Prince William has welcomed an investigation into a BBC Panorama interview with his mother, saying it “should help establish the truth behind the actions” that led to the controversial programme.
According to The Independent, the Duke of Cambridge said the probe into Martin Bashir’s television appearance with Diana, Princess of Wales, in 1995 was a “step in the right direction”.
Princess Diana’s Panorama interview
The Panorama interview is probably considered to be one of the late princess’ most famous interviews. In the interview, Diana revealed everything from her struggles with bulimia to confirming that she knew about her husband’s extramarital affair with Camilla Parker Bowles. “There were three of us in this marriage,” she memorably said, “so it was a bit crowded.”
Now, the BBC has appointed Lord Dyson, former Master of the Rolls, to lead the inquiry, which will begin imminently and seek to discover what steps the broadcaster and Bashir took to land the interview. The Times went as far as to claim that Bashir exploited the fears of Diana and her brother, Charles Spencer, by faking bank documents to convince them that someone on Diana’s royal staff was leaking information about her private life to the media. These documents served as the catalyst for Spencer to encourage Diana to participate in the interview.
“This is an important investigation which I will start straight away,” Dyson said. “I will ensure it is both thorough and fair.”
This investigation also comes after Spencer, earlier this month, blasted the BBC for “whitewashing” Bashir’s “yellow journalism” tactics to secure the interview. “The BBC have yet to apologize for what truly matters here: the incredibly serious falsification of bank statements suggesting that Diana’s closest confidants were spying on her for her enemies,” he said in a statement to People on 3 November.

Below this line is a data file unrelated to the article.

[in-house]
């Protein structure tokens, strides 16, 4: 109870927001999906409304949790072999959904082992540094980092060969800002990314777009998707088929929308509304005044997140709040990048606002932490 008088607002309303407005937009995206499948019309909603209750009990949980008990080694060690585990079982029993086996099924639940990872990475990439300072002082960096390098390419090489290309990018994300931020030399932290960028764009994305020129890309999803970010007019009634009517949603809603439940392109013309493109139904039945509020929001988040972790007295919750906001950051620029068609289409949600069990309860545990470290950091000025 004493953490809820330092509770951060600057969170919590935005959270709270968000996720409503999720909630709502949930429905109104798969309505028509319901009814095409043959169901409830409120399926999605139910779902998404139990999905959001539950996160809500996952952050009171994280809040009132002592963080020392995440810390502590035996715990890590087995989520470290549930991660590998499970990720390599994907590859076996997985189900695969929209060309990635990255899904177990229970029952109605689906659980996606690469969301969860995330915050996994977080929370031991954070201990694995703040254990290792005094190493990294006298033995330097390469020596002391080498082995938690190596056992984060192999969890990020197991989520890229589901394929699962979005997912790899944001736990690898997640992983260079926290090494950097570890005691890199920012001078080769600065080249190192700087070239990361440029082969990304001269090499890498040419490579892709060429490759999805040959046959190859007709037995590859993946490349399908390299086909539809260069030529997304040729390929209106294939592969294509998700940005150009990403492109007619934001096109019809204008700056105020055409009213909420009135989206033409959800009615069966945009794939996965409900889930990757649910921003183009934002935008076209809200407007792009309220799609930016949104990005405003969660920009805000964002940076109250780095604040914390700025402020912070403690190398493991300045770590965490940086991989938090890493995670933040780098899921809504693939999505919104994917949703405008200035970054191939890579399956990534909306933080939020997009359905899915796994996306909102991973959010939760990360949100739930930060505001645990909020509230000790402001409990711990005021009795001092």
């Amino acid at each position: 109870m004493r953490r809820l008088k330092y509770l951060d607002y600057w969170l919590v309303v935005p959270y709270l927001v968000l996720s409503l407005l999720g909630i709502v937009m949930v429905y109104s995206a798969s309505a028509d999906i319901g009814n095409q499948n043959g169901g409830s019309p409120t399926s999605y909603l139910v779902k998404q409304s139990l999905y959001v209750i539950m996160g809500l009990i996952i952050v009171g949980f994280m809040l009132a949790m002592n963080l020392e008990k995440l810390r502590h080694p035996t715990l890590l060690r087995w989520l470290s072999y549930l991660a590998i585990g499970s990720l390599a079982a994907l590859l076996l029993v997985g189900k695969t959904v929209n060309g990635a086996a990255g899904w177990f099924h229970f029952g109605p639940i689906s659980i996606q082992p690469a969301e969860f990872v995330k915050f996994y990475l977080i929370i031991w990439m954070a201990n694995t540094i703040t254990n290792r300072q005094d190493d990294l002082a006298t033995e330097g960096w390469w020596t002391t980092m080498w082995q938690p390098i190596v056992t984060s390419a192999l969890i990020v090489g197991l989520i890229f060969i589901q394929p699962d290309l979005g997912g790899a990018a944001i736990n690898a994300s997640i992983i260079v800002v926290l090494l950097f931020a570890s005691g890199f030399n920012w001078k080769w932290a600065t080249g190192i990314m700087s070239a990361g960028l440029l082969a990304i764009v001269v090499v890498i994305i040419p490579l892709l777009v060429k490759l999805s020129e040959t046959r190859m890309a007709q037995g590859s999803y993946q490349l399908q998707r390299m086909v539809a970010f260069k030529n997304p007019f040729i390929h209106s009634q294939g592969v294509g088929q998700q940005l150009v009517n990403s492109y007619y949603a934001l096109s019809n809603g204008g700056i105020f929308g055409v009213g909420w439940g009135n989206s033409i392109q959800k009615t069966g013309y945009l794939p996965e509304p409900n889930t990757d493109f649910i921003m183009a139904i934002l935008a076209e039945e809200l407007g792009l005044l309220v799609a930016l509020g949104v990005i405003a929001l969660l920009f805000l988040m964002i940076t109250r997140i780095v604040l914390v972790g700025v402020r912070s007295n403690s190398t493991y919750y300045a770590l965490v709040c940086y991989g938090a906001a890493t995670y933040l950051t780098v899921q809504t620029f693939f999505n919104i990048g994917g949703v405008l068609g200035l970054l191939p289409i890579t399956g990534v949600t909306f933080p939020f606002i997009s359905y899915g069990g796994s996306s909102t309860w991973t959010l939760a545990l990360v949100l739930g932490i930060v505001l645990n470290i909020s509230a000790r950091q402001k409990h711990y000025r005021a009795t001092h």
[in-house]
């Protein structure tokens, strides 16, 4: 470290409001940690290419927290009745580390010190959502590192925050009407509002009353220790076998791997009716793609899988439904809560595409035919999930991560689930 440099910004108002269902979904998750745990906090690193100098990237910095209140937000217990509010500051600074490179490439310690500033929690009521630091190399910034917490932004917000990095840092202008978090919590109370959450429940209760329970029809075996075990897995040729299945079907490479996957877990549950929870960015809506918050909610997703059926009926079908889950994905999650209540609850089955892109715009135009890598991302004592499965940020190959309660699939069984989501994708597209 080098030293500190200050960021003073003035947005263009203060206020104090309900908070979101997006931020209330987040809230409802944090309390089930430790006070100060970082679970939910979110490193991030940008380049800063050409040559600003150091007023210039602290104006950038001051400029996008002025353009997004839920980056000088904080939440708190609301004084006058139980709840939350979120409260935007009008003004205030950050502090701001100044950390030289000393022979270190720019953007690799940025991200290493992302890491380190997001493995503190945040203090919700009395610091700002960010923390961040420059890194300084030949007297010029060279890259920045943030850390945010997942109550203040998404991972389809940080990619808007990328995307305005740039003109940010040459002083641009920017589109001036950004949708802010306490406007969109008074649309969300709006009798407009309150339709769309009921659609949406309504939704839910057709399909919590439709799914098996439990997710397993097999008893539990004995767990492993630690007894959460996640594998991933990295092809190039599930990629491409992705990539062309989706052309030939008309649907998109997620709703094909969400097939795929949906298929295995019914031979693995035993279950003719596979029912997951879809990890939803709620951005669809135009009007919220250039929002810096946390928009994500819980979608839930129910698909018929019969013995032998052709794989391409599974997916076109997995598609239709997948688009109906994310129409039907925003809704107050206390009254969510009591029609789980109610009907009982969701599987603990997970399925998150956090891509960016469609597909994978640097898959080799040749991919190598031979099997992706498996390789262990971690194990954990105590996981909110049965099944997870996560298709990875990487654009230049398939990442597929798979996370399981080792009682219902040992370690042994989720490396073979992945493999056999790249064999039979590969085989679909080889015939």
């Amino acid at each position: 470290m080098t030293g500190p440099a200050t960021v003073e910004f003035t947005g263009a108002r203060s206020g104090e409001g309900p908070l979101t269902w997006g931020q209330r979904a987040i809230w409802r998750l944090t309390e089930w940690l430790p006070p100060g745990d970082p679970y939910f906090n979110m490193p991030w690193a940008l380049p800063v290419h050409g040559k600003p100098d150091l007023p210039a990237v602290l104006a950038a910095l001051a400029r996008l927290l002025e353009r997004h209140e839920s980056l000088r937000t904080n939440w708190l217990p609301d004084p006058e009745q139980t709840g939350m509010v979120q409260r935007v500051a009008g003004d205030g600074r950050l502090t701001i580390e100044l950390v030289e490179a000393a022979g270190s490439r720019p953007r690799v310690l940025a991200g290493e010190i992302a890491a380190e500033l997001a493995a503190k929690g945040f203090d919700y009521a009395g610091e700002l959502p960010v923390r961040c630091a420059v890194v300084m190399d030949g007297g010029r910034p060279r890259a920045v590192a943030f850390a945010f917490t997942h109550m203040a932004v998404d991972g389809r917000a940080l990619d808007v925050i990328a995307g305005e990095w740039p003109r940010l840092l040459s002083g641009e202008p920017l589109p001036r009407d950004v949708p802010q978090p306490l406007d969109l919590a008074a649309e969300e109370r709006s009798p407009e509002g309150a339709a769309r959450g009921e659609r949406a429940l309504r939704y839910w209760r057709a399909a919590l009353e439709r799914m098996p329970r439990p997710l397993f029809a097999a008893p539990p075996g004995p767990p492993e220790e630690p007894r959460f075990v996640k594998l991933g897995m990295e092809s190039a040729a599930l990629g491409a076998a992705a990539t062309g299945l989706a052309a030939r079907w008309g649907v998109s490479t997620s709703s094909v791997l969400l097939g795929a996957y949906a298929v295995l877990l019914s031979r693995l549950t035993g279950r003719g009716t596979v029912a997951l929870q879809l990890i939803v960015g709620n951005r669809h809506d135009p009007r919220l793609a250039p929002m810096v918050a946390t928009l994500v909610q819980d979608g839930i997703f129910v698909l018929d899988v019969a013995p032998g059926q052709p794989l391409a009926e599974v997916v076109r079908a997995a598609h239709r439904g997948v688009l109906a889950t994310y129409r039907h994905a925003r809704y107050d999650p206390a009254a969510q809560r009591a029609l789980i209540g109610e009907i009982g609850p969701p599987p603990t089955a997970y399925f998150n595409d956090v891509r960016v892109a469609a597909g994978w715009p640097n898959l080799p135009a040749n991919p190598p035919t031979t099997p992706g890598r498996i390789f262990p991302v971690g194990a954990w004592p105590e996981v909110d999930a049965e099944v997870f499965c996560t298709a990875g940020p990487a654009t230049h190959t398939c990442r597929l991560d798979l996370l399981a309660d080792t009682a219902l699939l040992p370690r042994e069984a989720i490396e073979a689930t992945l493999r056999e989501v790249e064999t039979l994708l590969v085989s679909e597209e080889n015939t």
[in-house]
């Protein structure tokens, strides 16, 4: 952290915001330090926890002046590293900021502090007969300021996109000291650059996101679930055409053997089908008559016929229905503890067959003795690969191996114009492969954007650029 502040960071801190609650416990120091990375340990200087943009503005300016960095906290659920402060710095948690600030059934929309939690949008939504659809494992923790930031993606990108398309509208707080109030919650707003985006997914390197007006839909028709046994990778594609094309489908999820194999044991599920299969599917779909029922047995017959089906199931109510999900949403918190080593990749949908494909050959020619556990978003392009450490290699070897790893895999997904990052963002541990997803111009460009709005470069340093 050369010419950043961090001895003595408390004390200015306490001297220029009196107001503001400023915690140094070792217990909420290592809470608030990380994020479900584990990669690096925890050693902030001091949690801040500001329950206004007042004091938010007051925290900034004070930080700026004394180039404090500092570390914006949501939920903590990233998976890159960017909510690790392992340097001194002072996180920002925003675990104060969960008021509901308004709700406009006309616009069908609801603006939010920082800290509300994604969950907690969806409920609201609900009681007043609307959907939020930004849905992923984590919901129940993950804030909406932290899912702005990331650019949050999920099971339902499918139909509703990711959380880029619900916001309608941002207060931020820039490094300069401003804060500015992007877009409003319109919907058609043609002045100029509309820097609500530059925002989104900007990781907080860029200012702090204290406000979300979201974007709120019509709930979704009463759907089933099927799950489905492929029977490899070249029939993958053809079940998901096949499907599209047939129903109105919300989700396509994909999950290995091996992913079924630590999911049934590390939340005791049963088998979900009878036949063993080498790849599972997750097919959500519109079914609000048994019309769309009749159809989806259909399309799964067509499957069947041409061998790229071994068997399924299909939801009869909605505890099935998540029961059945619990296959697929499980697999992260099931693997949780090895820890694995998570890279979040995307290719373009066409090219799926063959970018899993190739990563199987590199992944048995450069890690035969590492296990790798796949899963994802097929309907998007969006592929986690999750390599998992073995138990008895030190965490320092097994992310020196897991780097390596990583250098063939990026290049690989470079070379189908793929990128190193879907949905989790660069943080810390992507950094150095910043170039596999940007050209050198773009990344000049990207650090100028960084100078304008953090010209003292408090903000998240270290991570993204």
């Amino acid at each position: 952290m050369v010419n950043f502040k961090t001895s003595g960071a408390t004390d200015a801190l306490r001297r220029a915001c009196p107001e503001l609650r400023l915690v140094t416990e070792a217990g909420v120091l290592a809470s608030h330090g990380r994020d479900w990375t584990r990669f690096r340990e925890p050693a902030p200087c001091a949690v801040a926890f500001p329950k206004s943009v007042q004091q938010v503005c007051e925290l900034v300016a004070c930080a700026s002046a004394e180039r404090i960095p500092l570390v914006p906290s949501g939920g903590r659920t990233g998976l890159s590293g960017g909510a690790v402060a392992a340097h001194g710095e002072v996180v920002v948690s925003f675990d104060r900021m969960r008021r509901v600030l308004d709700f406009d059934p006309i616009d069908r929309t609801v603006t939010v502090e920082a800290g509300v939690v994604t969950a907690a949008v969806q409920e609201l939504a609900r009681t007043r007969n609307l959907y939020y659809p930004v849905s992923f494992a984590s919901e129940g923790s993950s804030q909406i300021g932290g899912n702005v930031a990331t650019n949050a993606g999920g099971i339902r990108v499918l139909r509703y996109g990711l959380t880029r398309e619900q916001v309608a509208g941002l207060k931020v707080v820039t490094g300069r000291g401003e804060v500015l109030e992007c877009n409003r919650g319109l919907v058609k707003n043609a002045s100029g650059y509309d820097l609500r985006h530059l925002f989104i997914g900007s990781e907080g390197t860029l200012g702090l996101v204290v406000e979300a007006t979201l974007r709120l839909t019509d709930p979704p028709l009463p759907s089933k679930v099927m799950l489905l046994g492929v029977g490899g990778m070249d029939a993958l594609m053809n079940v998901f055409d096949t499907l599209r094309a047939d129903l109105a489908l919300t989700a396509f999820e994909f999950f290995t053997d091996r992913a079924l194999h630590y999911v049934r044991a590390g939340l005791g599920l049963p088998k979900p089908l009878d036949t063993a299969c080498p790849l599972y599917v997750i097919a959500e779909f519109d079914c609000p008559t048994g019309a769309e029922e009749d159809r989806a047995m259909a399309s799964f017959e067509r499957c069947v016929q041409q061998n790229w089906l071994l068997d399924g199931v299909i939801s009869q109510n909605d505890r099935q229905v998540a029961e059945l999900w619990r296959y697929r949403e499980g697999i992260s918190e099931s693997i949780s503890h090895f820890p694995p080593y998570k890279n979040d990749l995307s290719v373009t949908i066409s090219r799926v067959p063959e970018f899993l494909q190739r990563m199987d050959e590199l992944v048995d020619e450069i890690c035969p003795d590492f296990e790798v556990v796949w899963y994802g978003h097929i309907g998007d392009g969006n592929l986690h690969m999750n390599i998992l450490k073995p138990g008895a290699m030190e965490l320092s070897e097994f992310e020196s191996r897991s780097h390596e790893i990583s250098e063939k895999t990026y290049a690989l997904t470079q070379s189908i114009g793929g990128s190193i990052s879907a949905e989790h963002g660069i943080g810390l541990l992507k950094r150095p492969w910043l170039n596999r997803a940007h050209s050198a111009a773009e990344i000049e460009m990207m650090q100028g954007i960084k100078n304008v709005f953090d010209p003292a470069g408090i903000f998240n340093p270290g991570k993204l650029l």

“The BBC have so far refused to acknowledge the above.” Spencer added it was “sheer dishonesty” that the BBC’s 1996 internal investigation found that the alleged fake documents had “no bearing” on Diana’s motivations for the interview.
In the interview, which the full transcript can be accessed on the BBC’s website, the princess opened up about her bulimia.
“I had bulimia for a number of years. And that’s like a secret disease. You inflict it upon yourself because your self-esteem is at a low ebb, and you don’t think you’re worthy or valuable. You fill your stomach up four or five times a day – some do it more – and it gives you a feeling of comfort. It’s like having a pair of arms around you, but it’s temporarily, temporary. Then you’re disgusted at the bloatedness of your stomach, and then you bring it all up again. And it’s a repetitive pattern which is very destructive to yourself.”
She said that she and Prince Charles “had unique pressures put upon us” when they first married and that they “both tried our hardest to cover them up, but obviously it wasn’t to be”.
“I think everybody was very anxious because they could see there were complications but didn’t want to interfere,” she said further.